1 Recap of the argument-mapping recipe in action
Before applying the recipe for argument mapping, for your convenience, it is repeated here in its entirety.
Recipe: from words to maps
How to create an argument map based on the argument in a short piece of text
First step: Identify the main claim. First, try to find the main claim. The main claim is the overall point or conclusion that the author of the text is making. The text presents information that directly or indirectly supports or opposes the main claim. The main claim can be explicit or implicit:
- If the main claim is explicit, one or more of the statements in the text put this claim forward.
- If it is implicit, you will need to infer the main claim that the author is trying to get across. Once you have inferred the implicit claim, state it in your own words.
Once you have identified the statement(s) that make the main claim, or you’ve stated the implicit main claim in your own words, you can start the argument map. Place the main claim in the top-level oval, as shown in Figure 1.
Second step: Find text supporting and/or opposing the claim(s) found at the previous level. Now, you need to find parts of the text that directly oppose or support the claim at the previous level. Read the text from the beginning to the end. For each statement, ask yourself the question ‘Does it support or oppose the claim at the previous level?’ Add these claims to your map and connect them, using the oppose or support relationship, to a claim at the previous level.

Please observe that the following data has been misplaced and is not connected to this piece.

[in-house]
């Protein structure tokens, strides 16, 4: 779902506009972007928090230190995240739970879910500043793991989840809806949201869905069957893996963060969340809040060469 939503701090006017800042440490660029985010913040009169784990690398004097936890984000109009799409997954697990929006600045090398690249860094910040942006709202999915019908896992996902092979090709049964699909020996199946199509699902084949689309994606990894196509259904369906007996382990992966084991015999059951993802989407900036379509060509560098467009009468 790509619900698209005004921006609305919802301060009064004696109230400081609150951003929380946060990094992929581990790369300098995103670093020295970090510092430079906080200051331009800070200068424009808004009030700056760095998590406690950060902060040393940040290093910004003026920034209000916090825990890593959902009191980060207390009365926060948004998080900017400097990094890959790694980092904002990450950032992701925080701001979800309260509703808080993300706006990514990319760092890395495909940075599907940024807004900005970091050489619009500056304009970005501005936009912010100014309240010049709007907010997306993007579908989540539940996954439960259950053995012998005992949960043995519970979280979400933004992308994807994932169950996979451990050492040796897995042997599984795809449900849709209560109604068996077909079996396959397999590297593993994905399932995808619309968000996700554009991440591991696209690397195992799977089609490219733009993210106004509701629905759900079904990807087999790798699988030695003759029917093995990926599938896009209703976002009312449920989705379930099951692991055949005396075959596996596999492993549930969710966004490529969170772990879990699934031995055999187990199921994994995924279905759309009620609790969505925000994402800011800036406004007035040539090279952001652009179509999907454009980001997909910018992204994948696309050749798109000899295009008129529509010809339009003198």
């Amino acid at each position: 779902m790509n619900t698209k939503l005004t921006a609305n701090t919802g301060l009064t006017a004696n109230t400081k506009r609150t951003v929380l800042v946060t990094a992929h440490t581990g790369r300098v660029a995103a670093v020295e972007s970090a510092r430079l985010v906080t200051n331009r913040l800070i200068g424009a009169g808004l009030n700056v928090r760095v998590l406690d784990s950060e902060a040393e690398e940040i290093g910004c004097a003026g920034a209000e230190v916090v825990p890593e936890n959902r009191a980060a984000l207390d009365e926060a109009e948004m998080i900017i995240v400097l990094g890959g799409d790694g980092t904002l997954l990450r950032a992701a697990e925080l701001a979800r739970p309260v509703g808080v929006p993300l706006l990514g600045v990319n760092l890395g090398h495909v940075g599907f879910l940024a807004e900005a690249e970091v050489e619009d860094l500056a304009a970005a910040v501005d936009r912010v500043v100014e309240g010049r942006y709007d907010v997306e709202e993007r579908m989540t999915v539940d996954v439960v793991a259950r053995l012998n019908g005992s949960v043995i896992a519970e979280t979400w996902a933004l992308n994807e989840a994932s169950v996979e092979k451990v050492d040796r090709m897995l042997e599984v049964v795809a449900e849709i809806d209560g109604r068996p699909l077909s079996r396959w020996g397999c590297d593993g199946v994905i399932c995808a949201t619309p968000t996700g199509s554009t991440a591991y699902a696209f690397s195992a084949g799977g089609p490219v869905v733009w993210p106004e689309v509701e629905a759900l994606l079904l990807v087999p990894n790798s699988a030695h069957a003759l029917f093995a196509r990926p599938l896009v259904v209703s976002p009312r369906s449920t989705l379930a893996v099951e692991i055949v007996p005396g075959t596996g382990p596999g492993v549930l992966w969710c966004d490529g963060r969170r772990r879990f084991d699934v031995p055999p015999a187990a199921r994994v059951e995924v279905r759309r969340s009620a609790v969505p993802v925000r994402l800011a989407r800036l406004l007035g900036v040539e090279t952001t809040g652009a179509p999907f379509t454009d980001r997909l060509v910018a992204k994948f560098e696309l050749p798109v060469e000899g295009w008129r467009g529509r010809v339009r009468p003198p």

Repeat: Proceed with the next level. Now, repeat the procedure in the second step for the next level by searching for statements that oppose or support the statements you identified at the previous level. Keep adding further levels until you hit a level at which you can no longer find supporting or opposing claims for the previous level.
The final ‘repeat’ step of the recipe asks you to continue until no more opposing or supporting claims can be found in the text. Sometimes, a text will include statements that are not part of the argument that is put forward. For instance, some statements may summarise, describe or explain something. Such statements should not be included in your argument map, if they are not meant to oppose or support a claim. As result, not all of the information in a text will necessarily be included in your argument map.
In the next three sections, you will make argument maps for short arguments. You will build your maps step-by-step. At each point, you will be able to check your work against the solutions that are provided. But do try each step yourself first, before looking at the solution! Think of each of these mapping activities as a puzzle. Hopefully, after some practice, you will get the hang of it and enjoy the challenge of dissecting an argument.
Don’t worry if your maps don’t always exactly match the ones provided. Sometimes, there are different, equally valid, ways of mapping the same text. That is fine as long as you can defend the reasoning behind your own map. And of course, ideally, you should also be able to understand the reasoning behind our maps, once you see them.